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BAA defeats UK Government in EU court

THE British Aggregates Association (BAA) has won its case in the European Union General Court against the exemption or derogation from the Aggregates Levy in Northern Ireland. At present quarries in the province pay 40p per tonne under the Levy exemption, whereas UK mainland producers have to pay £2.00 per tonne. 


The Court heard how the Aggregates Levy derogation for Northern Ireland involved state aid which, according to the EU Commission, was justified by reference to the ‘Environmental Guidelines’ that were in force at the time of the decision to allow the exemption.

However, the Court agreed with the BAA that the EU Commission had not conducted a diligent investigation of the Northern Ireland exemption or of the BAA’s complaint, and as such the Commission could not, therefore, lawfully decide that the derogation was compatible with EU law.

The Court’s finding – that the EU Commission was wrong – effectively annuls its decision and means the Commission must now reconsider whether the exemption is legally acceptable.

According to the BAA, there now appear to be four possible outcomes.

  1. The Commission could decide on different grounds that the exemption is justified, but this is thought to be very unlikely for legal reasons.
  2. The Commission could decide that the exemption was not justified and that any aid granted to date by virtue of its application is illegal. The Commission would then order the UK to recover illegally granted aid, plus interest. In the case of the Northern Ireland exemption, this would require companies that had benefited from the exemption to make retroactive payments of the full amount of the Levy.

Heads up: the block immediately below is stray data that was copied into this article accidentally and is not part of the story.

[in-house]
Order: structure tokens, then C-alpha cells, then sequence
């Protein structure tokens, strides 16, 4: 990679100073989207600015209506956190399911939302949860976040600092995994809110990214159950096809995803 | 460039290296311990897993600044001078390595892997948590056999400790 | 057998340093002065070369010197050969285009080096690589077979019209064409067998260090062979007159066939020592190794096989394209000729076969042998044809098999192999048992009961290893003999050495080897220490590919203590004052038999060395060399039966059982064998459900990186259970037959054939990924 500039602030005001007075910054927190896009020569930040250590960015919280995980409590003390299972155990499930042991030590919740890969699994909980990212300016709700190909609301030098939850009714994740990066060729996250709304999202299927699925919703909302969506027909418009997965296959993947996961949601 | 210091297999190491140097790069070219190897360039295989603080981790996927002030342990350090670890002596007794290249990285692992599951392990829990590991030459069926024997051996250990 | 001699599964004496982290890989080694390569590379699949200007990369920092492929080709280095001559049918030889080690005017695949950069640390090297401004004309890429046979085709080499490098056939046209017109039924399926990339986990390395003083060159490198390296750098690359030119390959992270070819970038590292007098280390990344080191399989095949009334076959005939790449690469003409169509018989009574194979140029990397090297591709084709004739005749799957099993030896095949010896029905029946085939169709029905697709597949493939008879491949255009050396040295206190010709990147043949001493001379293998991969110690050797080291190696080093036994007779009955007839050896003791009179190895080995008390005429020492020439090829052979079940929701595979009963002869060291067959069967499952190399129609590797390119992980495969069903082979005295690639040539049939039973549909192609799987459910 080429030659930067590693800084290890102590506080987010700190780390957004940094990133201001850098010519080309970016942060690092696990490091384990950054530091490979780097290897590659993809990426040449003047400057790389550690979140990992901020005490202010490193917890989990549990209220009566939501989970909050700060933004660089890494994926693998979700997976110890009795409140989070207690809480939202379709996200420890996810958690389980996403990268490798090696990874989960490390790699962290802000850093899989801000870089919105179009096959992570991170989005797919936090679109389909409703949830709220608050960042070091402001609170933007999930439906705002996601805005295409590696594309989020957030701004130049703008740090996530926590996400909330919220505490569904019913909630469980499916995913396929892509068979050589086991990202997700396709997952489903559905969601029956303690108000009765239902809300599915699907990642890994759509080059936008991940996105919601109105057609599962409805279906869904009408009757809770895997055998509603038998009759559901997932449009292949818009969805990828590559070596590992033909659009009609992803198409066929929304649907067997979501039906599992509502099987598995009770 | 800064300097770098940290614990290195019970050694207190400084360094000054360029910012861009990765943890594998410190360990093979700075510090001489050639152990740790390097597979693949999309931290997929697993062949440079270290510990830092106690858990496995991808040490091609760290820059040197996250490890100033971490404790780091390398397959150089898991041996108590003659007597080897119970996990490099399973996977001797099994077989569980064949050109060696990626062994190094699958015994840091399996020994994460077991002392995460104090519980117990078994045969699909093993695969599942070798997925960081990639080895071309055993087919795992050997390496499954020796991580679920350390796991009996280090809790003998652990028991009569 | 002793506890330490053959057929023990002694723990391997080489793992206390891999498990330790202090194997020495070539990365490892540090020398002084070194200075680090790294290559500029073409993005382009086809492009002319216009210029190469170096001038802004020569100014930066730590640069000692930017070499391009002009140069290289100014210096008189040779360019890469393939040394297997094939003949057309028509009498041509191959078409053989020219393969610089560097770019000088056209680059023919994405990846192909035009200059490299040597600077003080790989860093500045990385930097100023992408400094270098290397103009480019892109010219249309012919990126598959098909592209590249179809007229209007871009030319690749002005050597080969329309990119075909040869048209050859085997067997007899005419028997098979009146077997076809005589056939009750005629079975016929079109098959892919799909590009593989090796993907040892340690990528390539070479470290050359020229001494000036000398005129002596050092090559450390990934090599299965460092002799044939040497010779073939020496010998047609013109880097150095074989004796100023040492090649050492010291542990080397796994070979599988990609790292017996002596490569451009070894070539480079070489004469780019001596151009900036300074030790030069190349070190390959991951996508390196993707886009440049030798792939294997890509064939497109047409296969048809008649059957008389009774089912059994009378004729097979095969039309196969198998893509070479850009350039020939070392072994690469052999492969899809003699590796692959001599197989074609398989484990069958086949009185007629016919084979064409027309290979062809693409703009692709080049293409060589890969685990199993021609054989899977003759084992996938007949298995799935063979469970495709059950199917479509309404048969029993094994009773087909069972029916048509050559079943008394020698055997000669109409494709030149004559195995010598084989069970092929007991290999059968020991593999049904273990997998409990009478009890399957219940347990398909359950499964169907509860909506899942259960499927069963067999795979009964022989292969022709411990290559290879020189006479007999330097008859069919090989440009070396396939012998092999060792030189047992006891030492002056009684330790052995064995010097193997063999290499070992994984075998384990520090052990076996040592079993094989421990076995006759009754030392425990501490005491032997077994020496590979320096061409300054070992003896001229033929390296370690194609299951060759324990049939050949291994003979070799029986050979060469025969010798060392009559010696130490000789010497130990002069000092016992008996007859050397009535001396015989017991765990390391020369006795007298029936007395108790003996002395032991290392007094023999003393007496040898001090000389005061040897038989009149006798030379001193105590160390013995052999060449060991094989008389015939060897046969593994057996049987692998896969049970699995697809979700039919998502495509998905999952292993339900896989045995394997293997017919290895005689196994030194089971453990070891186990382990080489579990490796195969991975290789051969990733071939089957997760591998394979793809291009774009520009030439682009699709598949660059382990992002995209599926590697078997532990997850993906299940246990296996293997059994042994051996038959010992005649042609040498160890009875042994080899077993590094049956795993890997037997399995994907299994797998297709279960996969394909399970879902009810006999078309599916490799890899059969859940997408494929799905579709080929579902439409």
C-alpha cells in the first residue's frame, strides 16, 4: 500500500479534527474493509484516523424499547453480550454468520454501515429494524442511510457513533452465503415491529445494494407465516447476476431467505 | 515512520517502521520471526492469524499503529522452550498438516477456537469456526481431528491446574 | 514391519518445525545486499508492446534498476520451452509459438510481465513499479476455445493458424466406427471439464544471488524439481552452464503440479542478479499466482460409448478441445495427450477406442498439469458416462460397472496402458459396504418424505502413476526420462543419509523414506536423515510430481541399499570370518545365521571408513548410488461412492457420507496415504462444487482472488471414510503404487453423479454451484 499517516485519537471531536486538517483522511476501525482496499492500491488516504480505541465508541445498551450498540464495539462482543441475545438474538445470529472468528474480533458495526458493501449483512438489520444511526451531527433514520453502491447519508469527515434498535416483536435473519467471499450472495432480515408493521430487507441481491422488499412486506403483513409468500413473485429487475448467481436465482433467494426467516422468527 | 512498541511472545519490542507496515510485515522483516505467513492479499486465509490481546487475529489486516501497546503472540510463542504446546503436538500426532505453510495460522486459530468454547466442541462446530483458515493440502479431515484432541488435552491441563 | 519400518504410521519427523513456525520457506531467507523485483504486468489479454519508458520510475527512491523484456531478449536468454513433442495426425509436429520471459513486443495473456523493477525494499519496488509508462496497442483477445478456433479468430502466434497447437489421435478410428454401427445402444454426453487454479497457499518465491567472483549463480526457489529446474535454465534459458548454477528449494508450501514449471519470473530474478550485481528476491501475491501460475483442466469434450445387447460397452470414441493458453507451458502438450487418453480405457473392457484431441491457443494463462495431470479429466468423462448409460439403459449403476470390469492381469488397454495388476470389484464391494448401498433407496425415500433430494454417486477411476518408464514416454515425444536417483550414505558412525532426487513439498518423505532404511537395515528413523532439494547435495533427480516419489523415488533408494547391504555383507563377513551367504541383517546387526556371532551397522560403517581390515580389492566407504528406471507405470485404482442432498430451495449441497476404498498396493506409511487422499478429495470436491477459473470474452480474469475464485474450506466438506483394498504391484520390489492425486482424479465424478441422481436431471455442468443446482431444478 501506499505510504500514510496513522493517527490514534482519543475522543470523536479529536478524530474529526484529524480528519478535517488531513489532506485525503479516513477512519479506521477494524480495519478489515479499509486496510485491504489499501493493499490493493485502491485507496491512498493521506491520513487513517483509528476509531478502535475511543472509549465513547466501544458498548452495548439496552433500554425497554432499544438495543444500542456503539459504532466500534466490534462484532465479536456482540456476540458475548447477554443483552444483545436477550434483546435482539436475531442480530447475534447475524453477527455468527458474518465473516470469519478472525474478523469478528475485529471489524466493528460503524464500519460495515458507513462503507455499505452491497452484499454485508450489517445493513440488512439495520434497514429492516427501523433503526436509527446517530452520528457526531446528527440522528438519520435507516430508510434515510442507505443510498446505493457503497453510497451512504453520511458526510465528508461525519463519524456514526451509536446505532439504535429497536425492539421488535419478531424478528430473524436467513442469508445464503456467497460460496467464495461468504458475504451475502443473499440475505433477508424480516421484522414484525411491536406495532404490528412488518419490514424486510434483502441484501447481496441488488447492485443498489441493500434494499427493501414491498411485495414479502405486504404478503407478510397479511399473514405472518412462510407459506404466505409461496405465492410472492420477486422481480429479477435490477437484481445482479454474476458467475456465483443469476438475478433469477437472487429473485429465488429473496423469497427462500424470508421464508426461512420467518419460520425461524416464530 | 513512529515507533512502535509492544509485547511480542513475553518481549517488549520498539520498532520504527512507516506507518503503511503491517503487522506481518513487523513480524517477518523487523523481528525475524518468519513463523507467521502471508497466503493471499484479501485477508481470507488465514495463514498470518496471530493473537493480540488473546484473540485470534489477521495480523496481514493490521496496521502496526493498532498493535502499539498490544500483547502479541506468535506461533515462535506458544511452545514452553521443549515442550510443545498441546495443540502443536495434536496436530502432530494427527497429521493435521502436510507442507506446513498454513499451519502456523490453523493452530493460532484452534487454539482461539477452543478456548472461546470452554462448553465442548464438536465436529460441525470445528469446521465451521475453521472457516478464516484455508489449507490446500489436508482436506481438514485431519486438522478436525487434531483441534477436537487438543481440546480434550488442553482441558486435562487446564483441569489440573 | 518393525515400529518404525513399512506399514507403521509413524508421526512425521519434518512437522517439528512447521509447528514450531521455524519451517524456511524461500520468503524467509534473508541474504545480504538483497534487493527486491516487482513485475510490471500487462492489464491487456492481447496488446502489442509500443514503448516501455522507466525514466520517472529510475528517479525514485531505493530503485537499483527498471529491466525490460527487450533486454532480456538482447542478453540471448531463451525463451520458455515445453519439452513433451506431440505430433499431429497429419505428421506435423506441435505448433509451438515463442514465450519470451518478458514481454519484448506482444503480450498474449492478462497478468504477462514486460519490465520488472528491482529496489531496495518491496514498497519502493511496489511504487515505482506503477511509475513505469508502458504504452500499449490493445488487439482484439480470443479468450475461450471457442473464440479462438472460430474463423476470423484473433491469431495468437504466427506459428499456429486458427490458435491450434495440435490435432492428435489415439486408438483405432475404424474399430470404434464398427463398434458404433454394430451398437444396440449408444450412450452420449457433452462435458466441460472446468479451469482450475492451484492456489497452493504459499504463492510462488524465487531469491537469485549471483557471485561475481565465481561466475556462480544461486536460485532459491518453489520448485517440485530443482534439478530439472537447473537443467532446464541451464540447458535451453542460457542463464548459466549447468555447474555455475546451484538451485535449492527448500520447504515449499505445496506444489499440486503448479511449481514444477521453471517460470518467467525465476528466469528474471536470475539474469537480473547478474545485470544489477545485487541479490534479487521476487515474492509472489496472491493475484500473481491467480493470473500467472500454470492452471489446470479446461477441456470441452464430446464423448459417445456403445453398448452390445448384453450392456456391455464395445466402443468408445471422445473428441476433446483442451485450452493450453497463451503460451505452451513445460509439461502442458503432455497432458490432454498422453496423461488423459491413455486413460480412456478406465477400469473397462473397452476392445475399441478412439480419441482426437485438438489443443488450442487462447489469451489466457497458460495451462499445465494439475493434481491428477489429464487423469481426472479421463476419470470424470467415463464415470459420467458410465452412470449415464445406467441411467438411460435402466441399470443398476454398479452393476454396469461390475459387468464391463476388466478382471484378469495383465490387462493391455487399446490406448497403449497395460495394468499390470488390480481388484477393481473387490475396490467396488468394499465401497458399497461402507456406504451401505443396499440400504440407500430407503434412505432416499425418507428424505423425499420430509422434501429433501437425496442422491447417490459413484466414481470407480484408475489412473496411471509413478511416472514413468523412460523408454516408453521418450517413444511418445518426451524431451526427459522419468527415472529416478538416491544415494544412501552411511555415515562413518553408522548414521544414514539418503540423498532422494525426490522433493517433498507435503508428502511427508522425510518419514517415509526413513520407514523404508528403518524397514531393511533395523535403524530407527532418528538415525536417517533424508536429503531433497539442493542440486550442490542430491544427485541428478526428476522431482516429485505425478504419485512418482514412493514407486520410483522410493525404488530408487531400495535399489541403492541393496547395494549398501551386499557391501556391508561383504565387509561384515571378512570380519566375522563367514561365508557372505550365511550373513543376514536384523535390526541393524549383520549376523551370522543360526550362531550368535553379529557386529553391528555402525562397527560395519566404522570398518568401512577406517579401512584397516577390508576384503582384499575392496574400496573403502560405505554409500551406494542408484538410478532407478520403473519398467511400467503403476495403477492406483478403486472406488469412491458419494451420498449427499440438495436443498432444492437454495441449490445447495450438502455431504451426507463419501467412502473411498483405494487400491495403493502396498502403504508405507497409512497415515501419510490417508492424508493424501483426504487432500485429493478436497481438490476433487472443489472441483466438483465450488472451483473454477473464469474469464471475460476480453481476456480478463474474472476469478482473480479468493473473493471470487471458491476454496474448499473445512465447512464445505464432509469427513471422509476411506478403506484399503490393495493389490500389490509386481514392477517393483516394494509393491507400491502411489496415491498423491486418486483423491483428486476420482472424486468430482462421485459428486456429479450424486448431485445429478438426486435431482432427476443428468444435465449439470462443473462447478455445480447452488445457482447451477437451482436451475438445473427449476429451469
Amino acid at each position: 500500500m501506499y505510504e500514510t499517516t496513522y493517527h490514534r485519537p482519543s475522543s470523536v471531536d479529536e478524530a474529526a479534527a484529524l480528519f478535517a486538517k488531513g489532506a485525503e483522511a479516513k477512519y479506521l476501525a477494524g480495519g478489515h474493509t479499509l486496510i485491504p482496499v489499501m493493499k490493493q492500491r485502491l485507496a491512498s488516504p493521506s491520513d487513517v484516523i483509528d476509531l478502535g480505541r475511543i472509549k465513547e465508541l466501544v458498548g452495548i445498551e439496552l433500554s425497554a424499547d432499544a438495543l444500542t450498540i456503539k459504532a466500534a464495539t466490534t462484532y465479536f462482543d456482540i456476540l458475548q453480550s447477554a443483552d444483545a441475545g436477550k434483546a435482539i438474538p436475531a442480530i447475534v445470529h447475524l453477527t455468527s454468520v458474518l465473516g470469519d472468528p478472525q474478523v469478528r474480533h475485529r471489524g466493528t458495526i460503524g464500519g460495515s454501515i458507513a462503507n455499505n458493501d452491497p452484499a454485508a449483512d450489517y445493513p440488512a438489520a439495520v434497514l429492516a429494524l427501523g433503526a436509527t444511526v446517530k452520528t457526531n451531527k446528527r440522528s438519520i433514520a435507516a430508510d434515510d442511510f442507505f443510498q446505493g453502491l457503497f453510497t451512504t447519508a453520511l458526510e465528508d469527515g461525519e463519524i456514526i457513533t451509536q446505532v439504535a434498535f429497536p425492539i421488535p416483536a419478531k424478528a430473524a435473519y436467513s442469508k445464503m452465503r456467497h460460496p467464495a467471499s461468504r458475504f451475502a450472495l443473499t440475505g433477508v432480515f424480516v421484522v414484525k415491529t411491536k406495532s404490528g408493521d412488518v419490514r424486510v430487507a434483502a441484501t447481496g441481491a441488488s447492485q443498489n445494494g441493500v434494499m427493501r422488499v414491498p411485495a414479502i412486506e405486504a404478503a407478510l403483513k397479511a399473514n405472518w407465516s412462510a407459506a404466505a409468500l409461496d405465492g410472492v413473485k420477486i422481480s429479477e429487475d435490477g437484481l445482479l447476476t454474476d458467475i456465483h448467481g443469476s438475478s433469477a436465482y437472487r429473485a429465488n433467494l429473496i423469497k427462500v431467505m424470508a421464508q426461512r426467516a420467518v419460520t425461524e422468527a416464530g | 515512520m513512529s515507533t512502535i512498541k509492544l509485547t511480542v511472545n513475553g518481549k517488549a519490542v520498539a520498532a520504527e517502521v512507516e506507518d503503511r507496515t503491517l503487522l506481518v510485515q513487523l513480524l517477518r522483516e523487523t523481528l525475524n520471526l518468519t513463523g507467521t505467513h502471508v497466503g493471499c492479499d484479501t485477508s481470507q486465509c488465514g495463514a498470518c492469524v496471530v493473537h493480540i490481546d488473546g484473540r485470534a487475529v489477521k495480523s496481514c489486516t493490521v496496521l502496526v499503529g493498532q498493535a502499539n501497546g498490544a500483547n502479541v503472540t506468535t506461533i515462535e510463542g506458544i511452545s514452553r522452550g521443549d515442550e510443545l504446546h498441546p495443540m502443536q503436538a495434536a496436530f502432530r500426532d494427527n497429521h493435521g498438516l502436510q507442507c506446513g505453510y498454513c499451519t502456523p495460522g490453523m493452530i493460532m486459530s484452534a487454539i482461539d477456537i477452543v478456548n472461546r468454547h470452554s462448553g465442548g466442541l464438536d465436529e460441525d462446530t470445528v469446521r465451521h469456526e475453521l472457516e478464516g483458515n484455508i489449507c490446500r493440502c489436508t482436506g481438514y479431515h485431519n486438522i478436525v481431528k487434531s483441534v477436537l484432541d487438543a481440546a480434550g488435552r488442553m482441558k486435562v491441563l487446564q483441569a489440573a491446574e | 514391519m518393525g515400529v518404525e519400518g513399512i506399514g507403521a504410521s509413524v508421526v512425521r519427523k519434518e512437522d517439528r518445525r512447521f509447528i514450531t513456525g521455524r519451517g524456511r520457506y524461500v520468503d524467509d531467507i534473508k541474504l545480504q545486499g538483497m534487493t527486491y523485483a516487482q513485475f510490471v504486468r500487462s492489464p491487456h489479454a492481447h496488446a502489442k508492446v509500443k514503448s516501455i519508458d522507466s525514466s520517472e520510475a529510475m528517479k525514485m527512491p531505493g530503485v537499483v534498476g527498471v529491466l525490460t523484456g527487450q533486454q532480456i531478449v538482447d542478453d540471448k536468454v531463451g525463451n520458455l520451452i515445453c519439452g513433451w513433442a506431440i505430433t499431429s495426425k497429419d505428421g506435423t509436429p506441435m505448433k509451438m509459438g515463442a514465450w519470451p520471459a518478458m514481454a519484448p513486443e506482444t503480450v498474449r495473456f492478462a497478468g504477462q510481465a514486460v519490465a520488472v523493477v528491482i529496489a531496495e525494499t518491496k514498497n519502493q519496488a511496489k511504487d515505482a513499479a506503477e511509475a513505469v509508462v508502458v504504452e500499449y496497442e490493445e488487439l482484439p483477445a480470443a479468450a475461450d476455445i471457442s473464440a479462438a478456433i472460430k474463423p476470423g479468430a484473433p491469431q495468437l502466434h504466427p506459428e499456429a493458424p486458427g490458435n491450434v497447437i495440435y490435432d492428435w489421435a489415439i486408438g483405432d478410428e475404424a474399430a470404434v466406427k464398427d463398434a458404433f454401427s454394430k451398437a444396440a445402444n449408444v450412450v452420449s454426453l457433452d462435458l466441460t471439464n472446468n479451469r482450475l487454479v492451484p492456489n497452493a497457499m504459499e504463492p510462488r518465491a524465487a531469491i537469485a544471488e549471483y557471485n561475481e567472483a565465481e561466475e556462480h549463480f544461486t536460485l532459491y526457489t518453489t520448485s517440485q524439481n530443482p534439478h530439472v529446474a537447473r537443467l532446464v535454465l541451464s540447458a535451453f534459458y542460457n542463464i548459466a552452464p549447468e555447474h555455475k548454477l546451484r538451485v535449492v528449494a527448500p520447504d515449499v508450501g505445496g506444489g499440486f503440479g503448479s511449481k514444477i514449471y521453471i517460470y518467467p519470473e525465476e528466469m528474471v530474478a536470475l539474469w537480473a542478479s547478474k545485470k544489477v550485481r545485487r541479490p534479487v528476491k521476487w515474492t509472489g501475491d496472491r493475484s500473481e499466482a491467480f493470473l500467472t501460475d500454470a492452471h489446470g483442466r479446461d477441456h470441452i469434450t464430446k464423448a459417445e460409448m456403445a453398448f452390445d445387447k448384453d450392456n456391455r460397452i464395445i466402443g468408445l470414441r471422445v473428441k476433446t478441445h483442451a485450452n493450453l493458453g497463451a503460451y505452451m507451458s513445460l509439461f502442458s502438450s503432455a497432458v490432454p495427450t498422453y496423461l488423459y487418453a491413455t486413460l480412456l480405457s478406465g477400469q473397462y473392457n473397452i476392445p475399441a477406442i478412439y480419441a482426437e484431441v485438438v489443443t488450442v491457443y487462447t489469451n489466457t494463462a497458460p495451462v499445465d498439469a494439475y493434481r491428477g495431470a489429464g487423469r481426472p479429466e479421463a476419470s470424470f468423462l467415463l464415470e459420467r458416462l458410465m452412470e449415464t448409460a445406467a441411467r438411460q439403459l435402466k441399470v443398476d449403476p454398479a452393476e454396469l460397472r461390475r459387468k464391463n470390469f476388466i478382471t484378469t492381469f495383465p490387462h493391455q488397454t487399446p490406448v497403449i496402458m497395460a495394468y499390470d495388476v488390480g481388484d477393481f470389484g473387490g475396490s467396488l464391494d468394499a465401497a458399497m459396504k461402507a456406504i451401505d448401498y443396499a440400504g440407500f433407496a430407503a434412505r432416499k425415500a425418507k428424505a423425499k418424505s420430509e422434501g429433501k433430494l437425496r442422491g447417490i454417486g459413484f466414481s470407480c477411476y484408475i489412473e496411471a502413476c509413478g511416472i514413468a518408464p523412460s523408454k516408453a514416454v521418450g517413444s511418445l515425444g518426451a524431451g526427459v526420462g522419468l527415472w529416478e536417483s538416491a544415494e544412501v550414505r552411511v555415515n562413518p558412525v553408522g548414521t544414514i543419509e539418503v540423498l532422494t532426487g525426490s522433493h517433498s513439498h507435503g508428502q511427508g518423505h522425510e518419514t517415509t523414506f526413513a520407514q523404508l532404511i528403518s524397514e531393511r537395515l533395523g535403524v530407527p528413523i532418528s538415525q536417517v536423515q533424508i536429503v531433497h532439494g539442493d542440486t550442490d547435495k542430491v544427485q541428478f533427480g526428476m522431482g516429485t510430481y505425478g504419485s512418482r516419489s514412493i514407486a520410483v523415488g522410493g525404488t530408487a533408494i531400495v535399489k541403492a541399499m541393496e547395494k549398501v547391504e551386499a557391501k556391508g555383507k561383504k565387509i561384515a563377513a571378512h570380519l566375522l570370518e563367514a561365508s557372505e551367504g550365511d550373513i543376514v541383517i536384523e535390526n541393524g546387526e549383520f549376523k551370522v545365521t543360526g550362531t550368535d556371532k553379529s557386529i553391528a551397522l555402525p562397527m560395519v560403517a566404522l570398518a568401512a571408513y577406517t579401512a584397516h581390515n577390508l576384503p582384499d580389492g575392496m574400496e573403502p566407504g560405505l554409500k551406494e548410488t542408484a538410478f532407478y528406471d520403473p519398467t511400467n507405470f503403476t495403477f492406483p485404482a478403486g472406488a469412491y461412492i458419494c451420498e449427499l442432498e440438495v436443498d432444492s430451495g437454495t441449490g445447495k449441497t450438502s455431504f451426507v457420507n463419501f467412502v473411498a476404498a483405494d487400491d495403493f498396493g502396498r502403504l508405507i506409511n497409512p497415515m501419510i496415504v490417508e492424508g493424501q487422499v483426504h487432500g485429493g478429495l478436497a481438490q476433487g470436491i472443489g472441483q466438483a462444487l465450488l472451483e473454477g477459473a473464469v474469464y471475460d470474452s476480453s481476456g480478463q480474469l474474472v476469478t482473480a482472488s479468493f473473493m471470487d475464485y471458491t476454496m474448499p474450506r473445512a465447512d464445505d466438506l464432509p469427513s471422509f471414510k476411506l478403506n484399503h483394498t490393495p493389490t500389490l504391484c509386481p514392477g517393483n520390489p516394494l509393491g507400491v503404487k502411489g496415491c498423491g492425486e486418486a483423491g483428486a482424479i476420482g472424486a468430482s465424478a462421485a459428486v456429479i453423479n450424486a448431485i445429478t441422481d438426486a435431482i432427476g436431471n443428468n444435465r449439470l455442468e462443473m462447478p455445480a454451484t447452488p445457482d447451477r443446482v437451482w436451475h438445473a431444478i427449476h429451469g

3. The UK Government could withdraw its state aid notification, eliminating the need for the Commission to take a further decision. In practice, if it were to do this, the UK Government would almost certainly have to suspend the exemption and the Levy would be applied in Northern Ireland at the full rate, which might avoid the need for operators who have benefited from the exemption to make retrospective payments.
  4. The UK Government might seek to amend the exemption, in order to formulate it in a manner that would allow the Commission to approve it, although in the interim, the same issues would arise with respect to aid granted to date as in scenario 3.

Commenting on the General Court’s finding, BAA director Robert Durward said: ‘We are delighted that the Court agreed with us that the proper process was not followed with the Northern Ireland derogation and that it will have to be revised. The previous UK Government proposed to devolve the Levy and this judgment now represents an excellent argument for it to be scrapped altogether.’

According to the BAA, now that the argument on discriminatory taxation has been won, quarries in the Republic of Ireland that have paid the full level of tax on aggregate imported to Northern Ireland may be able to claim for repayment. Likewise, the BAA says quarries in other parts of the UK may also be able to make a claim for repayment if they have supplied aggregates to the province.

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